A California man was sentenced to 12 years and seven months in prison Thursday for his role as the brains behind a widespread phishing scam that took in more than 38,000 victims.
That Tien Truong Nguyen, 34, worked with Romanian scammers to drive users to websites that were set up to look up like they belonged to legitimate financial institutions. After victims entered their information on the sites, Nguyen sold the data to two alleged co-conspirators, Stefani Ruland and Ryan Price, who used the information to set up lines of credit -- typically between $1,000 and $2,000 -- at instant credit kiosks at Wal-Mart stores.
They used those lines, as well as fake credit cards made using the stolen data, to purchase products from Wal-Mart, which they then sold for cash.
Prosecutors say Ruland and Price stole nearly $193,000 in less than two months by hitting Wal-Mart stores throughout California. They have both been sentenced to prison in connection with the fraud, according to Lauren Horwood, a spokeswoman for the U.S. Department of Justice.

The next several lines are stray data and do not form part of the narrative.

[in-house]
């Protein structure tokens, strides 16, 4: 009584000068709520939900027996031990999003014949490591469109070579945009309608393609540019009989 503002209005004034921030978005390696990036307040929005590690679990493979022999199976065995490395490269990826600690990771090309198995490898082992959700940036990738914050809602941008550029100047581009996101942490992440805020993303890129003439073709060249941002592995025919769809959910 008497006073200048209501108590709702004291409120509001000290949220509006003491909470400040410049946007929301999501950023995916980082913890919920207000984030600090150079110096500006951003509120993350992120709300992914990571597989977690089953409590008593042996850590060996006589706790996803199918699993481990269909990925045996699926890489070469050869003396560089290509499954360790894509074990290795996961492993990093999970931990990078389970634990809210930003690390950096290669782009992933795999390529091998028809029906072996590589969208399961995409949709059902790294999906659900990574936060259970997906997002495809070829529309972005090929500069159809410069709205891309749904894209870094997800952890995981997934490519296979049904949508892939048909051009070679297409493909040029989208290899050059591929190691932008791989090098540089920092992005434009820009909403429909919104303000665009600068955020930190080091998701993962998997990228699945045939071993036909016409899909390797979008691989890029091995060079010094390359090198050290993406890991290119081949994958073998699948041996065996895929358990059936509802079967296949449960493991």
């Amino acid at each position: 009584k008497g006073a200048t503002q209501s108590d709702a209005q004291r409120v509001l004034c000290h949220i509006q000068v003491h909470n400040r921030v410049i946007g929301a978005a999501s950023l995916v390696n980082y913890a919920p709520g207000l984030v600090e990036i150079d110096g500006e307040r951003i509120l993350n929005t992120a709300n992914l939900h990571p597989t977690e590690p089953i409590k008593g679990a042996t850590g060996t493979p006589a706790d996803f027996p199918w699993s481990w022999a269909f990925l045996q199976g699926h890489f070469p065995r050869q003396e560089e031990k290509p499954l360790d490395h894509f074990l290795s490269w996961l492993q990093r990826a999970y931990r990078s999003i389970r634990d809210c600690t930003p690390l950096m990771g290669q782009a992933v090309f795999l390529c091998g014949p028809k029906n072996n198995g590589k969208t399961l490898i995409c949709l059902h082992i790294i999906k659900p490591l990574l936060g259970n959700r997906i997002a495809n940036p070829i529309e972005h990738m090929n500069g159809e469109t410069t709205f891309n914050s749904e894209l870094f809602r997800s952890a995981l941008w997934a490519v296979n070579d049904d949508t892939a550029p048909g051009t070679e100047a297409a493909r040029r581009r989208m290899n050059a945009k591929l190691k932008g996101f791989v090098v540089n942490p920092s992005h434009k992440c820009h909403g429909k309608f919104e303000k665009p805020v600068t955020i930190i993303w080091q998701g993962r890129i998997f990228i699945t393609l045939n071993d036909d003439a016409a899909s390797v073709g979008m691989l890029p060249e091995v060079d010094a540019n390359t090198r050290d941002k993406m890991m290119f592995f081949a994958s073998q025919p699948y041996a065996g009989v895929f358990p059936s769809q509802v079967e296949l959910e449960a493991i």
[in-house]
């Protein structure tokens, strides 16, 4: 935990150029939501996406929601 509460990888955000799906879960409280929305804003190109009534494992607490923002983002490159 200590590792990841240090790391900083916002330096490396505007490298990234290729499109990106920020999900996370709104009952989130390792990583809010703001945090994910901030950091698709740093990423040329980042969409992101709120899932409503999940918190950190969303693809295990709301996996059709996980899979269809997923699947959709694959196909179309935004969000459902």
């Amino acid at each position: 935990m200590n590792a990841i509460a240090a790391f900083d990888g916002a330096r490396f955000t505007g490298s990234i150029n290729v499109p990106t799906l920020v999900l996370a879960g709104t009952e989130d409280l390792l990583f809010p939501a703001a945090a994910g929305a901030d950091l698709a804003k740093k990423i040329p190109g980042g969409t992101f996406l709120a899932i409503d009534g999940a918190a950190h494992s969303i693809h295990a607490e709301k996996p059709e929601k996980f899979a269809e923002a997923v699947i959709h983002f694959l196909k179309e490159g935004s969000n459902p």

When police arrested Nguyen in January 2007, they found stolen information, including bank and credit card numbers, belonging to 38,500 victims.
They also found 20 Web templates used to make fake sites for businesses such as eBay and local banks, including Florida's Fairwinds Credit Union and Washington's Heritage Bank.
In court filings, prosecutors said Nguyen, who went by the name Tim, got involved in phishing because it was easy money. He told investigators that "he wanted to quit identity theft, but resumed it if he was smoking methamphetamine; and that the drug gave him the drive to do identity theft," prosecutors said.
In a sentencing memorandum, Nguyen's lawyers said his drug problems started at age 15 and that, despite previous criminal convictions, he had turned his life around since his arrest. Nguyen immigrated to the U.S. at age 3 but could face deportation as a result of his conviction, his lawyers wrote.
The judge in the case, U.S. District Judge Morrison England, Jr., apparently did not buy that argument. He sentenced Nguyen to 12 years and seven months on fraud and hacking charges, and for being a felon in possession of a Remington 12-gauge shotgun.
Nguyen couldn't be reached for comment Thursday.